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Archiver > APG > 2007-11 > 1195127804


From: John <>
Subject: Re: [APG] APG Digest, Vol 2, Issue 557
Date: Thu, 15 Nov 2007 05:56:44 -0600
References: <mailman.141.1195113640.25589.apg@rootsweb.com>
In-Reply-To: <mailman.141.1195113640.25589.apg@rootsweb.com>


> > The children were
> > 1. Tom, who stole a pig and ran away;
> > 2. Dick, who--with his wife Jane--became a
> > famous storybook character; and
> > 3. Harry, whom all the girls were wild about.

I agree that in this construction, 1, 2 and 3 complete the thought in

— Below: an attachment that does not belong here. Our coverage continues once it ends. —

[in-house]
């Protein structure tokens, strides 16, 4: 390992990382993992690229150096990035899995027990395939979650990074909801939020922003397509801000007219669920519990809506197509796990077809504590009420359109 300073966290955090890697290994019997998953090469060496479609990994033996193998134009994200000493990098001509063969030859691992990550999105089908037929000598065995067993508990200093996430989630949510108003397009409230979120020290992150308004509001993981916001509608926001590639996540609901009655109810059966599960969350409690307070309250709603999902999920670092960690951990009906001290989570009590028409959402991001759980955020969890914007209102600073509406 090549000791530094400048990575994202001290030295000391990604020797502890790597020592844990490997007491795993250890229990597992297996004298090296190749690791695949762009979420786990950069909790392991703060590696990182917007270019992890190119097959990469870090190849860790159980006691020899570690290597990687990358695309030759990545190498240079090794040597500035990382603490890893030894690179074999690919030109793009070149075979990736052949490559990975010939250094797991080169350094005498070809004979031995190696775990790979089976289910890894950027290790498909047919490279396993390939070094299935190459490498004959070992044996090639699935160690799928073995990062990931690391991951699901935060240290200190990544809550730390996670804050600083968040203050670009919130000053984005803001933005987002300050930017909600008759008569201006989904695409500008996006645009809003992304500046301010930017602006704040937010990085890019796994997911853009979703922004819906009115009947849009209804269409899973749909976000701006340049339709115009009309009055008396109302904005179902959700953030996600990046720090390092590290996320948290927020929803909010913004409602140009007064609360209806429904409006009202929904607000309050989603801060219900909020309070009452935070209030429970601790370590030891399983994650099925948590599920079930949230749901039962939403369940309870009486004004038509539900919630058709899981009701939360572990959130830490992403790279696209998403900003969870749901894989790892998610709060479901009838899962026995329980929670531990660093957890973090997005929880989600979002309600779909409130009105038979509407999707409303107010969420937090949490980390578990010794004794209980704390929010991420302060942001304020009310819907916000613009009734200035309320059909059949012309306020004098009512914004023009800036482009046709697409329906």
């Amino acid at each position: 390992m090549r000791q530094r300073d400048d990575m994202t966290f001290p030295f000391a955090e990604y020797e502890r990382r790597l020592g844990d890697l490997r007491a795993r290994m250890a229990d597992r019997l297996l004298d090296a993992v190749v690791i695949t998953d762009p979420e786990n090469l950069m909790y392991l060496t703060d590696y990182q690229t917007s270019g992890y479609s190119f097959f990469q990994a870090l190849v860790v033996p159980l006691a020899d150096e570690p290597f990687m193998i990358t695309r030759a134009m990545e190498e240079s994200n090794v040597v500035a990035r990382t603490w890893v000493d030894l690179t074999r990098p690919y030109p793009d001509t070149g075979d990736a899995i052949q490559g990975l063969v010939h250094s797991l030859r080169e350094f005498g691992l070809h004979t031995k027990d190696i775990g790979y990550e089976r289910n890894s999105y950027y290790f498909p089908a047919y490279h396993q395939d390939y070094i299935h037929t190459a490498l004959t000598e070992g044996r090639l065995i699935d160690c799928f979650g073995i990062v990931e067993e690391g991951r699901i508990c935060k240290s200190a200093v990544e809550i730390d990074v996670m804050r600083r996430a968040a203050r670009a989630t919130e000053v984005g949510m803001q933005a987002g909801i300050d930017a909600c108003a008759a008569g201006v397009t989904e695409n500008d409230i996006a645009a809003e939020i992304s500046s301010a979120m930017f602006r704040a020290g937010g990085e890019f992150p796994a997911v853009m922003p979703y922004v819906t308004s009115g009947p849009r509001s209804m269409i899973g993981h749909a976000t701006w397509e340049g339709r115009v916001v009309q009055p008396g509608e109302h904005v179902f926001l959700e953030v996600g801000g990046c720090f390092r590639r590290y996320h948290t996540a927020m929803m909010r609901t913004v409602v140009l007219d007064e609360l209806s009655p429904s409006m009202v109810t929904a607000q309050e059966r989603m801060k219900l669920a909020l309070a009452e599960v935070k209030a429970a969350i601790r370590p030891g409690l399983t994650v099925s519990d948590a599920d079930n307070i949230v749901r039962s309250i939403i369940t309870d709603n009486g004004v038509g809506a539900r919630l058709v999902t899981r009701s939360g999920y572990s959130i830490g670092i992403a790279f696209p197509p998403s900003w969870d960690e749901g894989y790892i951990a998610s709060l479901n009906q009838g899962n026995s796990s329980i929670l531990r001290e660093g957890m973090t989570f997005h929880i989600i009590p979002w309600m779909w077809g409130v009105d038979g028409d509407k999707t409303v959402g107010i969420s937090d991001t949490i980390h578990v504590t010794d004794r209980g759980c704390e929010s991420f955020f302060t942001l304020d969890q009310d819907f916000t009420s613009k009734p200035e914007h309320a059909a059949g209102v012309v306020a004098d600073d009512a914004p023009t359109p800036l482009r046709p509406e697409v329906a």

the opening three words. However, how about this construction?

The children are/were:

1) Tom was born Nov 1, 1923 in Hudspeth, Texas. He....
2) Mary was born Feb 1, 1926 in San Marcos, Texas. She...

In this case, the information in the numbered list does indeed follow
logically from the complete sentence introducing it. It is the life,
and the existence of the children that we are recording, is it not? I
realize completely that this is not how it is usually interpreted.
99% of those who use the construction would be thinking of it in the
grammatically incorrect fashion. However, this doesn't mean the
grammatically correct interpretation is illogical. It is logical, at
least to my mind. (Note that I am not suggesting that I have used
it.)

The English language is quite flexible, and what may be seen as
improper, when viewed from another perspective, can often be proper.

John Newmark
St. Louis, MO


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